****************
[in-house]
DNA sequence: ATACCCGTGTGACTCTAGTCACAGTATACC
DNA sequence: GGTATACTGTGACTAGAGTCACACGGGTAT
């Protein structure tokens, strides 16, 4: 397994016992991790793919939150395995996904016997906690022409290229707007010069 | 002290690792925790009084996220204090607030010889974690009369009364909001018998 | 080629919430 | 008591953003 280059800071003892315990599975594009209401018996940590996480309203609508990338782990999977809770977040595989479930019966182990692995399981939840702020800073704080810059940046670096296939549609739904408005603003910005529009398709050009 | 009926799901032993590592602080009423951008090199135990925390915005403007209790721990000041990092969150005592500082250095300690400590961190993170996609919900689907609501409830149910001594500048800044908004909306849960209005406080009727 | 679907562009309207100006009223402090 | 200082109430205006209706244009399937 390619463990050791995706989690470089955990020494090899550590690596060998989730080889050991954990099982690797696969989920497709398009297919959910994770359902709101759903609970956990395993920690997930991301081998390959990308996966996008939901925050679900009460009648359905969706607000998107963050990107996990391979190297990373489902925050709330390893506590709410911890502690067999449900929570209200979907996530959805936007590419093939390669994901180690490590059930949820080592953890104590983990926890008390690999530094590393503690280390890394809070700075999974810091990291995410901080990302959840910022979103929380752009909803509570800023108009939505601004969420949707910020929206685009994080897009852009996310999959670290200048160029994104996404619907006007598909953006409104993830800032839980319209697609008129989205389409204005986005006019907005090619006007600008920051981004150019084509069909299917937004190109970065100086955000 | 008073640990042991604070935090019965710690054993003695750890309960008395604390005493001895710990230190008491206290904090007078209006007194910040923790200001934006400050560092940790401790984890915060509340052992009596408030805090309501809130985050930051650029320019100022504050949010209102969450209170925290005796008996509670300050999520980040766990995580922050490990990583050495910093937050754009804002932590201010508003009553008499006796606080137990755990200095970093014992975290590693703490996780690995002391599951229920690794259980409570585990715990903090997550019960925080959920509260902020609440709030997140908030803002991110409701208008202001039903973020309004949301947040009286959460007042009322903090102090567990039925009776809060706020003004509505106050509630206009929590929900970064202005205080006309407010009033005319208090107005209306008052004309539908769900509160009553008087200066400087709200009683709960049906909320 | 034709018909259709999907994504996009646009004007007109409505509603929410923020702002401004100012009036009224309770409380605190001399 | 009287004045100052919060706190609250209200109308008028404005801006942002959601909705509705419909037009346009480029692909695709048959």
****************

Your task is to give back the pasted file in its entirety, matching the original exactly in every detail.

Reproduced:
[in-house]
DNA sequence: ATACCCGTGTGACTCTAGTCACAGTATACC
DNA sequence: GGTATACTGTGACTAGAGTCACACGGGTAT
């Protein structure tokens, strides 16, 4: 397994016992991790793919939150395995996904016997906690022409290229707007010069 | 002290690792925790009084996220204090607030010889974690009369009364909001018998 | 080629919430 | 008591953003 280059800071003892315990599975594009209401018996940590996480309203609508990338782990999977809770977040595989479930019966182990692995399981939840702020800073704080810059940046670096296939549609739904408005603003910005529009398709050009 | 009926799901032993590592602080009423951008090199135990925390915005403007209790721990000041990092969150005592500082250095300690400590961190993170996609919900689907609501409830149910001594500048800044908004909306849960209005406080009727 | 679907562009309207100006009223402090 | 200082109430205006209706244009399937 390619463990050791995706989690470089955990020494090899550590690596060998989730080889050991954990099982690797696969989920497709398009297919959910994770359902709101759903609970956990395993920690997930991301081998390959990308996966996008939901925050679900009460009648359905969706607000998107963050990107996990391979190297990373489902925050709330390893506590709410911890502690067999449900929570209200979907996530959805936007590419093939390669994901180690490590059930949820080592953890104590983990926890008390690999530094590393503690280390890394809070700075999974810091990291995410901080990302959840910022979103929380752009909803509570800023108009939505601004969420949707910020929206685009994080897009852009996310999959670290200048160029994104996404619907006007598909953006409104993830800032839980319209697609008129989205389409204005986005006019907005090619006007600008920051981004150019084509069909299917937004190109970065100086955000 | 008073640990042991604070935090019965710690054993003695750890309960008395604390005493001895710990230190008491206290904090007078209006007194910040923790200001934006400050560092940790401790984890915060509340052992009596408030805090309501809130985050930051650029320019100022504050949010209102969450209170925290005796008996509670300050999520980040766990995580922050490990990583050495910093937050754009804002932590201010508003009553008499006796606080137990755990200095970093014992975290590693703490996780690995002391599951229920690794259980409570585990715990903090997550019960925080959920509260902020609440709030997140908030803002991110409701208008202001039903973020309004949301947040009286959460007042009322903090102090567990039925009776809060706020003004509505106050509630206009929590929900970064202005205080006309407010009033005319208090107005209306008052004309539908769900509160009553008087200066400087709200009683709960049906909320 | 034709018909259709999907994504996009646009004007007109409505509603929410923020702002401004100012009036009224309770409380605190001399 | 009287004045100052919060706190609250209200109308008028404005801006942002959601909705509705419909037009346009480029692909695709048959």